Views of Norfolk

Fitton Oake, Elizabethan House, Wiggenhall St Germans, Near Kings Lynn In Norfolk

 

We have had another beautiful day in Landsberg, Bavaria, that makes 3 days in a row, wonder if it can make 4 🙂 Visited a monastery, a famous castle and drove into Austria, with wonderful mountain scenery, so lots to post about later when we are home.    

But this post is one I found in my photo library …….A couple of years ago, 2016, we went to buy some bathroom tiles, and where we bought them from, was a shop attached to an Elizabethan House.  The shop is now quite large, and when we returned to choose some kitchen tiles last year, I showed an interest in the house.  Having shown my interest, a nice lady disappeared and then returned with some photos of how the house had looked when the owners had bought it, before they had restored it.  How I would have loved to have taken photos of the building then, even just to have viewed it.  I think its dates  from 1577, I can’t see to find out much about the building, but it was just wonderful to see the photos.  I did mention at the time that I would use the photos in a post and the lady was agreeable to me using them.  Looking at the photos, the first four are the ones shown to me, and then two that I took on our visit, the view you can see from one of the shop windows.

 

A Train Ride to The Seaside at Sheringham, Norfolk

 

 

Back in the summer, 2017, we had relatives to stay, and we took them to travel on the steam train from just outside of Holt to Sheringham on the North Norfolk Coast.  When we reach Sheringham, we explored the lovely little seaside resort with them.  This is just to remind me that we do have nice weather, but today we had snow, which later turned into icy rain, not sure which I dislike the most…..the rain I think.  The first photo I took when we reached the beach, was this lovely family enjoying an old fashion day at the seaside.  

The first photos are of the train at different stops on the way and the rest are Sheringham in the sunshine.

 

Leatheringsett Water Mill & Sculthorpe Mill, Norfolk

Hope everyone had a good New Years Eve, and now here we are the first day of a new year, and its still raining, so no photos today.  I’m a little put out, as I had a lovely new camera for Christmas, and all I have taken so far, is a few photos of a stormy Solent on the South Coast.  Never mind the weather will change, hopefully for the better.  Luckily last New Year was rain free, well most of the day was, we visited a lot of Round Tower Churches, I have posted some, but more to come and a couple of mills.  

We had passed the sign for Leatheringsett Mill many times, but on this occasion we were not in a hurry, so we went to explore.  I wasn’t quite sure what we would find, and we a little surprised that it was a red brick building, I suppose I was thinking a smaller stone water mill, but even so it looked interesting.  On entering I read that it’s the last working water mill in Norfolk.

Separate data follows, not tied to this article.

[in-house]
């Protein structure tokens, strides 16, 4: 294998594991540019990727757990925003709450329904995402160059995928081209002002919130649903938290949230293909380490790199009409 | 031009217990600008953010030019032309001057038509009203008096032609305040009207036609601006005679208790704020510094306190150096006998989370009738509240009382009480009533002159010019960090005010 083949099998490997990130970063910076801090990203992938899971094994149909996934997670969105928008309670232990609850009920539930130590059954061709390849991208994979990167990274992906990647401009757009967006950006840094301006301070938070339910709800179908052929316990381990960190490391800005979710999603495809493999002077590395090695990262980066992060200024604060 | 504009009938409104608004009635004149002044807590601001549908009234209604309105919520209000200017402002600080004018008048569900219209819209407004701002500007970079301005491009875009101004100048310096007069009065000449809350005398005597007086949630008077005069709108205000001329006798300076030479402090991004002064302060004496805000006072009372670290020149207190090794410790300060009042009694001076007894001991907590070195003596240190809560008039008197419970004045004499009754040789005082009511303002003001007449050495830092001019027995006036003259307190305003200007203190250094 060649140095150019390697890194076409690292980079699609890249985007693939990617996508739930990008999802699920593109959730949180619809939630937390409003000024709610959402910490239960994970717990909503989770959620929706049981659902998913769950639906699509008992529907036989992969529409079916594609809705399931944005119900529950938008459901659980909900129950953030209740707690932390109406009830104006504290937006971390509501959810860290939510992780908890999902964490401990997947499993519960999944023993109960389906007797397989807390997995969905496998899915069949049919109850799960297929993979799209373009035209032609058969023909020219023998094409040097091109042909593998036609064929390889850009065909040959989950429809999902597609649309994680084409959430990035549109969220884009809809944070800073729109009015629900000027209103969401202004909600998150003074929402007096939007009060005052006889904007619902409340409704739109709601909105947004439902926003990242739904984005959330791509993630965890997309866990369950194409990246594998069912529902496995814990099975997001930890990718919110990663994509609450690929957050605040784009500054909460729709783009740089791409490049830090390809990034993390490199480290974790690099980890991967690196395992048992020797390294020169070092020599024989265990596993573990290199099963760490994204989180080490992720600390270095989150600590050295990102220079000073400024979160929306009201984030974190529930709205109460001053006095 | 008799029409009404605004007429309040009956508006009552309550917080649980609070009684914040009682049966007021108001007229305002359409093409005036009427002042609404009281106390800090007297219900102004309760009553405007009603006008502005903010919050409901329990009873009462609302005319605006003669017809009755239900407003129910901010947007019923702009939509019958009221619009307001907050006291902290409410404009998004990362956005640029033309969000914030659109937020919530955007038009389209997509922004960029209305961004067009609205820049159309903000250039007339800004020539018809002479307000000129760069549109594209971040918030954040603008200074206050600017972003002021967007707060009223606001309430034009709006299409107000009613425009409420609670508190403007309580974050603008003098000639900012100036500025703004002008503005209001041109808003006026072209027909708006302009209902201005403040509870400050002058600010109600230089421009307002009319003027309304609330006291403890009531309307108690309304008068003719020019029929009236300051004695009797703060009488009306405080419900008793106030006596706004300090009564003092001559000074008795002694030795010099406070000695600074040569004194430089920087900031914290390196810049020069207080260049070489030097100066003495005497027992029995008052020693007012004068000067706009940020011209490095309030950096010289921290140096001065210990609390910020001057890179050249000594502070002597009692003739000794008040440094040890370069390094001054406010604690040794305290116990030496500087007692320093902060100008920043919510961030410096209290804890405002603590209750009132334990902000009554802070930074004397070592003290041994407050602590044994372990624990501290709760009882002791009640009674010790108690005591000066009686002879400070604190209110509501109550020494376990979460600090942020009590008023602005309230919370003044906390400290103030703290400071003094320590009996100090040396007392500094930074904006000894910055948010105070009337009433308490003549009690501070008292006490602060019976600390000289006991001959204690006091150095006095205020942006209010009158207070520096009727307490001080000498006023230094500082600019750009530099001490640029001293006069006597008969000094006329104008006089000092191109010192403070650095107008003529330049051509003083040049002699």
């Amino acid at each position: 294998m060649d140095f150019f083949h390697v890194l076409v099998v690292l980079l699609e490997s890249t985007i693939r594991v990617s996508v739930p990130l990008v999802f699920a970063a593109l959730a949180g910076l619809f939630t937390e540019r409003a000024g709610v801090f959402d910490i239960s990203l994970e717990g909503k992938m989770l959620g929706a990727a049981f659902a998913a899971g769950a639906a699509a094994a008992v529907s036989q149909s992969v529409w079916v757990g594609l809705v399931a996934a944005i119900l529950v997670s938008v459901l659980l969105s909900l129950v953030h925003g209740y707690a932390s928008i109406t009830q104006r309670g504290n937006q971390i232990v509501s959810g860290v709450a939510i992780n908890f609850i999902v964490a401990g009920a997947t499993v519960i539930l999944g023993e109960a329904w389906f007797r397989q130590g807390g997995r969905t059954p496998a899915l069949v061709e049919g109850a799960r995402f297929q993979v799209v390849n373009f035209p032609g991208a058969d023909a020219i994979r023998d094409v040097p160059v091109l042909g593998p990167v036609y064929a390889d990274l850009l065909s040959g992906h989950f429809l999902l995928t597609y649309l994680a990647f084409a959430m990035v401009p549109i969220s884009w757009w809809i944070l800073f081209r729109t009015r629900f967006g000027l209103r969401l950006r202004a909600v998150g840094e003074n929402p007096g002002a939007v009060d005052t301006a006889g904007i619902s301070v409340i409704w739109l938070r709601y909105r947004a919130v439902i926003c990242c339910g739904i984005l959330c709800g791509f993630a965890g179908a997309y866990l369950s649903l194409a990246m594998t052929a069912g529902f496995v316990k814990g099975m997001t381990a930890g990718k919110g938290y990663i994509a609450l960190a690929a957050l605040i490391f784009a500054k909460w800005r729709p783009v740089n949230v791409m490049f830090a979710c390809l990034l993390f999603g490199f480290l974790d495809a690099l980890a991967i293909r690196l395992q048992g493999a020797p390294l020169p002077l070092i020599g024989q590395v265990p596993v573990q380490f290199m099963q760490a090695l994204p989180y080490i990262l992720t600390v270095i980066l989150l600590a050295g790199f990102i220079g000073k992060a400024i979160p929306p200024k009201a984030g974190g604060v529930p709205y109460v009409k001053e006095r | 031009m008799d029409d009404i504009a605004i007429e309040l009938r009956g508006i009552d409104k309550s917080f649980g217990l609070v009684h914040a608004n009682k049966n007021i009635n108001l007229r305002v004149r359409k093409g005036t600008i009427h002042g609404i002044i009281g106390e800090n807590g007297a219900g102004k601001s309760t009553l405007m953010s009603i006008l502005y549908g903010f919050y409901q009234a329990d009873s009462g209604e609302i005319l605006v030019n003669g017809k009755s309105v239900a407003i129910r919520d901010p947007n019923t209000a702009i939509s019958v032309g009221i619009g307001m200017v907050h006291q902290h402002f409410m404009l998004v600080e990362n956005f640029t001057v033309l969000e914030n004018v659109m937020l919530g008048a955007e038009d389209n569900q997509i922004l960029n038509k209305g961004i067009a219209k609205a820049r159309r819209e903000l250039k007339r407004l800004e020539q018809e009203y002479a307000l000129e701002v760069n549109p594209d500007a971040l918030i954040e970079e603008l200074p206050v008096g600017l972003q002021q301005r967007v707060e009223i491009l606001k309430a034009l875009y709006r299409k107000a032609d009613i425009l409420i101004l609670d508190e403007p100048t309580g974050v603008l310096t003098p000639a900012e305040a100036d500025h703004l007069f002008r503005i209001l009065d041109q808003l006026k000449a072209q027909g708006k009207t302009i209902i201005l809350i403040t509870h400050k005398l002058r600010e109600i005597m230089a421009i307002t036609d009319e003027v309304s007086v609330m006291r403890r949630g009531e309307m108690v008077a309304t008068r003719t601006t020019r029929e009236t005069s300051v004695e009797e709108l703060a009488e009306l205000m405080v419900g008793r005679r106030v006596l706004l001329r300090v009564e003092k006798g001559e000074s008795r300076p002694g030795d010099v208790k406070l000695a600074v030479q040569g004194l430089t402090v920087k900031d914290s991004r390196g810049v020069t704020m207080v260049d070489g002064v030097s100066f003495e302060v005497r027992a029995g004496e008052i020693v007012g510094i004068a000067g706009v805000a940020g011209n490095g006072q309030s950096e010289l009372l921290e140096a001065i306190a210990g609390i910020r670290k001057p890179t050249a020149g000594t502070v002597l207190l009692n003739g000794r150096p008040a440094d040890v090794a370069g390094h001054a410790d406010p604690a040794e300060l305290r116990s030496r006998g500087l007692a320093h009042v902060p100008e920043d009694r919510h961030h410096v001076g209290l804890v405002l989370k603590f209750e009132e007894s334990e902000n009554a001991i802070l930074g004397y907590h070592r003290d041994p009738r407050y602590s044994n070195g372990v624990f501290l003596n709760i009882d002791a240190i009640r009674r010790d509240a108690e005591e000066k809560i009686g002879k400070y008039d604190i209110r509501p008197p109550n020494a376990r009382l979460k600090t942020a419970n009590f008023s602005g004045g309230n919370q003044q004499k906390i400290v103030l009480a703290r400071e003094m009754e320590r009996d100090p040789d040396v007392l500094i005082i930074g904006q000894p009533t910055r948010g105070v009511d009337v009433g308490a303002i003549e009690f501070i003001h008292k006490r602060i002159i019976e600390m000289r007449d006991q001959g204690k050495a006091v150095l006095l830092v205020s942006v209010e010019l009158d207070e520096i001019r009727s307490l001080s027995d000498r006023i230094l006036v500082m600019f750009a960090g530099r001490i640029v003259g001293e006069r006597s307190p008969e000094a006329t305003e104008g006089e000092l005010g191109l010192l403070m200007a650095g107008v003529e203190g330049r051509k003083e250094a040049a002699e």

Of course it wasn’t working at the time of our visit, but we didn’t expect it to be.  I think if you want to visit and see it working, you need to phone or email asking what day they would be milling.  It’s quite a large space and I should think when it was built in 1802, it would have been working nonstop, and the air full of dust and the noise of four pairs of mill stones grinding together.  The site of the mill is mentioned in the Domesday book and at that time, 580 water mills were recorded in Norfolk, including the one at Letheringsett, but there were no windmills.  By the 19th century there were only about 80 or 90 watermills still able to work.

Its history is quite fascinating and includes at least two fires, a change from being a watermill to an engine mill, when it made animal feed and back again.  There was enough power for four pairs of mill stones, now only two are used.  There is a shop were you can buy flour, some milled on site and other that is sourced elsewhere.  I think looking back, it would have been more interesting to have seen the mill working, but as it took us nearly ten years to visit in the first place, this visit will have to do 🙂

 

The second mill we visited later on on that day, was to ’ which is now an eatery and a very nice at that.  I have posted about this mill before, but those photos were of a lovely sunny day and this was not, so  totally different kind of photos.

A little history…..There were three watermills along Winsum River in 1225, and a new watermill was built in 1757.  Having ground corn for many years, the mill probably ceased working c.1947 and was becoming derelict by the 1950s. It was turned into a country club in 1980’s, but was nearly destroyed by a fire in 2002. It was reopened in 2003, after a refit and is, as you see it now.

 

Happy New Year 2018

Well thats the end of another year, they do seem to be going faster, or is that just me 🙂  I would like to thank all my blogging friends, for the likes and most of all, the comments that people take the time to leave.  Hopefully next year I will catch up on some of the tons of churches that I still have to post 🙂

‘Happy New Year’ and I do hope it’s as peaceful as it can be for everyone.

The photo is of the Fens in Norfolk, and I am sure that if it wasn’t pouring down in rain, this is what the end of 2017 would have looked like 🙂

Christmas at Burnham Market, Norfolk

One of the places we like to visit, to get into the Christmas feel, is Burnham Market in Norfolk.  Unfortunately in 2016 it was raining, but it was still so magical, with all the trees lit up.